Itching can be felt in certain areas or throughout the body. Redness or rash is a symptom that often accompanies itching. In general, this condition can subside on its own, or disappear after being treated with free drugs. However, there are times when the itching does not subside and may be an early symptom of a more serious condition.
Factors Behind Itching
It is important to recognize the cause of itching to determine the appropriate treatment steps. Insect bites are one of the most common causes of itching. But besides that, there are many other things that can be a trigger for itching, namely:
For example eczema, scabies, psoriasis, folliculitis, and prurigo. Itching is generally only felt in certain areas of the skin, and is accompanied by skin irritation, redness or spots on the skin.
Dry skin (xerosis) is usually caused by environmental conditions, such as air with low humidity, too long bathing or washing, and constantly in an air-conditioned room.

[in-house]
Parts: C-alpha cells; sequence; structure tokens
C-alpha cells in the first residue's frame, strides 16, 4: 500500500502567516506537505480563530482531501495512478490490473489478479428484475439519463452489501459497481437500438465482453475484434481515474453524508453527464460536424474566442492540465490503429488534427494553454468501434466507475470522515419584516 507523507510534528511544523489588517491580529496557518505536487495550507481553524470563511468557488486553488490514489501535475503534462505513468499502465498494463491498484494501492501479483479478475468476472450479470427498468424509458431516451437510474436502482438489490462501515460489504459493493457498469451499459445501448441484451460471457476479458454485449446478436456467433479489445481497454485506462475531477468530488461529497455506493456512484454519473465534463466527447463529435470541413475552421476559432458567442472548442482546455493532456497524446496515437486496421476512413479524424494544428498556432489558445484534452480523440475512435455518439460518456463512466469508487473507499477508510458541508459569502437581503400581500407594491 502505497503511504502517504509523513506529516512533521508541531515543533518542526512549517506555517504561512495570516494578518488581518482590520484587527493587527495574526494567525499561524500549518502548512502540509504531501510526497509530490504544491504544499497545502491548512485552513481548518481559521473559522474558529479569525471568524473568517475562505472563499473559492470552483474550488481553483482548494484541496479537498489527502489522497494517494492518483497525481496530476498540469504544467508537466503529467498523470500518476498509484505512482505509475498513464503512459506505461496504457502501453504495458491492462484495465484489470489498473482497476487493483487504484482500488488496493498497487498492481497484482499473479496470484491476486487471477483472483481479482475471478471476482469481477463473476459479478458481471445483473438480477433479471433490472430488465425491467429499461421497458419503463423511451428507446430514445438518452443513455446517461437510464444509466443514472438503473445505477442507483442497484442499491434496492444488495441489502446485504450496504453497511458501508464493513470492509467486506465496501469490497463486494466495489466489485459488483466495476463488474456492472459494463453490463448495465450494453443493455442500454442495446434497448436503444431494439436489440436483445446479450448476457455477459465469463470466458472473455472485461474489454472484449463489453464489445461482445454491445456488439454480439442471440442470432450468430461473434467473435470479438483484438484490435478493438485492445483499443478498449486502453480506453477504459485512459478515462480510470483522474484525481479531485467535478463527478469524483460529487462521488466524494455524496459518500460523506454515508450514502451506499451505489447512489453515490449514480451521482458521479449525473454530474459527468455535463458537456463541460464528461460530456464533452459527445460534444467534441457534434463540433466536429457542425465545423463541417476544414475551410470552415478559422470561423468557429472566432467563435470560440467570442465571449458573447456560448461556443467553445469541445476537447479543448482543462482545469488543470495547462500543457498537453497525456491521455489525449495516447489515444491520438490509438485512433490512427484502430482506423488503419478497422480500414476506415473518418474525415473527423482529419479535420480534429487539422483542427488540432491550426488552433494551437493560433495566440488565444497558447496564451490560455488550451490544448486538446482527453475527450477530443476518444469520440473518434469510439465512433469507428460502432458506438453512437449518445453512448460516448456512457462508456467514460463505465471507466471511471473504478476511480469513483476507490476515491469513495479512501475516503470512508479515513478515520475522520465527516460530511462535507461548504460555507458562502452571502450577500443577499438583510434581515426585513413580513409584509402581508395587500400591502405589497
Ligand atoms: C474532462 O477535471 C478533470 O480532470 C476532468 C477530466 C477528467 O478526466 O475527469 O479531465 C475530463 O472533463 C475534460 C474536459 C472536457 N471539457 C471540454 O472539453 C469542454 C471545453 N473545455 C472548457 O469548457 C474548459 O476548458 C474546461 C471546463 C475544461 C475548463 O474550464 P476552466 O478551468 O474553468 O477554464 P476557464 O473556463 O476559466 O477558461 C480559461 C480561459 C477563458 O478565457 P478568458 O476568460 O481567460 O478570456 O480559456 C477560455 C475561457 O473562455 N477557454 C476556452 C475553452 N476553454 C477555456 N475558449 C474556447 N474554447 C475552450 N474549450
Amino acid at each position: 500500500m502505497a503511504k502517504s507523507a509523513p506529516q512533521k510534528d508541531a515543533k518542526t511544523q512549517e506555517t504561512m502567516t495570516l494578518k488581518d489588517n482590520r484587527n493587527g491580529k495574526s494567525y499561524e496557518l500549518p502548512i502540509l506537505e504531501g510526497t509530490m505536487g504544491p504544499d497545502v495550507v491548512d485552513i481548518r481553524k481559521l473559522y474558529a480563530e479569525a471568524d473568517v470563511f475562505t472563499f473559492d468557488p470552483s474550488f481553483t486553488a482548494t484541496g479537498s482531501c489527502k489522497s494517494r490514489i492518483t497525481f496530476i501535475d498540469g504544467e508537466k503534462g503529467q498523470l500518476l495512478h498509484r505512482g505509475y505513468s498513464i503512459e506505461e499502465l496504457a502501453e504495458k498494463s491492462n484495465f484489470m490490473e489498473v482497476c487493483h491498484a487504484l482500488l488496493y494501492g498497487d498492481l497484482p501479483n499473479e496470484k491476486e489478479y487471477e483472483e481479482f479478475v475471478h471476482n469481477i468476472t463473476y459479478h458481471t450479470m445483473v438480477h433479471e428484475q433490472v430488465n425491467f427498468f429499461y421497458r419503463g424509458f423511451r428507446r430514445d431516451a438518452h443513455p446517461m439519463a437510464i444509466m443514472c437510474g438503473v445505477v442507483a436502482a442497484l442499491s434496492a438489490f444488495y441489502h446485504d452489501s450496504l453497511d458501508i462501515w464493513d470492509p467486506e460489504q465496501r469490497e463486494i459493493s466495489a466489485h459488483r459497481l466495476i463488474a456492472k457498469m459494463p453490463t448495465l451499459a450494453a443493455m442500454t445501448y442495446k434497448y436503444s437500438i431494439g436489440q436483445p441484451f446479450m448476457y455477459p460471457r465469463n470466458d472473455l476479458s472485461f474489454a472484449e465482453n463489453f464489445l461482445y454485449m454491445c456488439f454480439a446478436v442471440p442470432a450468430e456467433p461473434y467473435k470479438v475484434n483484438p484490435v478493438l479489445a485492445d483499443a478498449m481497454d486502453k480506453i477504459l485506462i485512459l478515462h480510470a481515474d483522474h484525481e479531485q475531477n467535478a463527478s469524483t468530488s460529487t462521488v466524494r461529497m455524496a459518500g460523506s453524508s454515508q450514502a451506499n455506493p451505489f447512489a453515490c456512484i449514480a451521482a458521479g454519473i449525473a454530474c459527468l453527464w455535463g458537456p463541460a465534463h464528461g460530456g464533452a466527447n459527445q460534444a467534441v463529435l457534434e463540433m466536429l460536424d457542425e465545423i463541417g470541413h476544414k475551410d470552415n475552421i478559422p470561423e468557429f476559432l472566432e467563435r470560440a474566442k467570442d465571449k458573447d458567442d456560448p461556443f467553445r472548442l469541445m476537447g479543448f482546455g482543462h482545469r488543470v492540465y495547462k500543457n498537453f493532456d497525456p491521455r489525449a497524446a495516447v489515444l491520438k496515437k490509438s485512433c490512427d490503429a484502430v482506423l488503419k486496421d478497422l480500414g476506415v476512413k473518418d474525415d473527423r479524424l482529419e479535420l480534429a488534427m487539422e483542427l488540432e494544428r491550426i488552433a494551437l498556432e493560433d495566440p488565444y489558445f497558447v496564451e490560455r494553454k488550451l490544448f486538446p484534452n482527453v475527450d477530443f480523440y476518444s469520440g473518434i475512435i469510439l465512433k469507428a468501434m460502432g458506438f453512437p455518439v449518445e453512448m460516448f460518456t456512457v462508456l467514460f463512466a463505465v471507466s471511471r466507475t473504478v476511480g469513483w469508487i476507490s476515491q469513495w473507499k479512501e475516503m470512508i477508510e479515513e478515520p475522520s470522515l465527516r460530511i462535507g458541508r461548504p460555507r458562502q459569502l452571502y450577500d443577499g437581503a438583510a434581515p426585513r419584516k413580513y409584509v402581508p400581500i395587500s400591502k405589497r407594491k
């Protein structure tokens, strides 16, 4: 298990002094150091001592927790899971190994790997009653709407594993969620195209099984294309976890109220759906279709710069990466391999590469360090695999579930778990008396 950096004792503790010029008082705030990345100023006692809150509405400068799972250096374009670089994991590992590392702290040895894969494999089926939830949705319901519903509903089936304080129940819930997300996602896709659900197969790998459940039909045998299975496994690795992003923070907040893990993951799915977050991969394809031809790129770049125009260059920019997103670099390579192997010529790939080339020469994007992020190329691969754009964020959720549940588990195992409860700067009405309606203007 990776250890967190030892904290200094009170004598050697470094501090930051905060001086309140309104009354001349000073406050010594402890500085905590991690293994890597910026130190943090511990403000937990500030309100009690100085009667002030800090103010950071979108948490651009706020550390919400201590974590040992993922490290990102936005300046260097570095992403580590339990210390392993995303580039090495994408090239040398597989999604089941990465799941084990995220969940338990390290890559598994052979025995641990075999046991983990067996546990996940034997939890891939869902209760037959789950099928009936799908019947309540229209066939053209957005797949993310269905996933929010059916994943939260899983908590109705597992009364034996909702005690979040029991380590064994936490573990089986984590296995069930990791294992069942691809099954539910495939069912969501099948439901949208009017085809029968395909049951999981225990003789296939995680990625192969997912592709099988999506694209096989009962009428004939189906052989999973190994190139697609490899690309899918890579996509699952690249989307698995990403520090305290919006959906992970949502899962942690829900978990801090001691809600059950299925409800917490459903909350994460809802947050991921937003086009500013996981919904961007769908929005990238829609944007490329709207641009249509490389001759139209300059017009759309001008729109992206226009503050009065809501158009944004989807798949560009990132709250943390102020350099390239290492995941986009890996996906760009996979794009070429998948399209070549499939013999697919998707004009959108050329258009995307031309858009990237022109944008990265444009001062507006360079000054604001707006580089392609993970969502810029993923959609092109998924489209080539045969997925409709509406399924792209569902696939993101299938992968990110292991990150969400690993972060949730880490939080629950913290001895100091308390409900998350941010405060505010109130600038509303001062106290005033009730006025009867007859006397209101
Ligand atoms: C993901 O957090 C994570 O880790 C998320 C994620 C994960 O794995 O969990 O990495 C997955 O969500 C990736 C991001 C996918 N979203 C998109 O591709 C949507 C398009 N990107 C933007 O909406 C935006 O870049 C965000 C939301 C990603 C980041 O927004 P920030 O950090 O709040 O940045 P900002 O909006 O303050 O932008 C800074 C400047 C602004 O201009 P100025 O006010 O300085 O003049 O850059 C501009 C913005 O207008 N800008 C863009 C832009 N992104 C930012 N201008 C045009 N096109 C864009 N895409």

Like multiple sclerosis, diabetes, pinched nerves, or shingles.
Such as hepatitis, cirrhosis, celiac disease, iron deficiency anemia, kidney failure, thyroid disorders, leukemia, and lymphoma.
Allergic or irritant reactions to certain ingredients
For example, allergic irritation due to clothing, chemicals in soap, cosmetics, allergies to certain foods, drugs or plants.
Hormonal changes during pregnancy
During pregnancy, some women feel itching in the abdomen, arms, thighs, and breasts due to hormonal changes. Some skin problems that can develop during pregnancy include urticaria, pruritus and plaques that cause rashes and itching of the upper thighs and abdomen. This itching generally will subside after giving birth.
Hormonal changes during menopause can cause itching.
For example smallpox, ringworm, and mushrooms.
For example depression and anxiety disorders.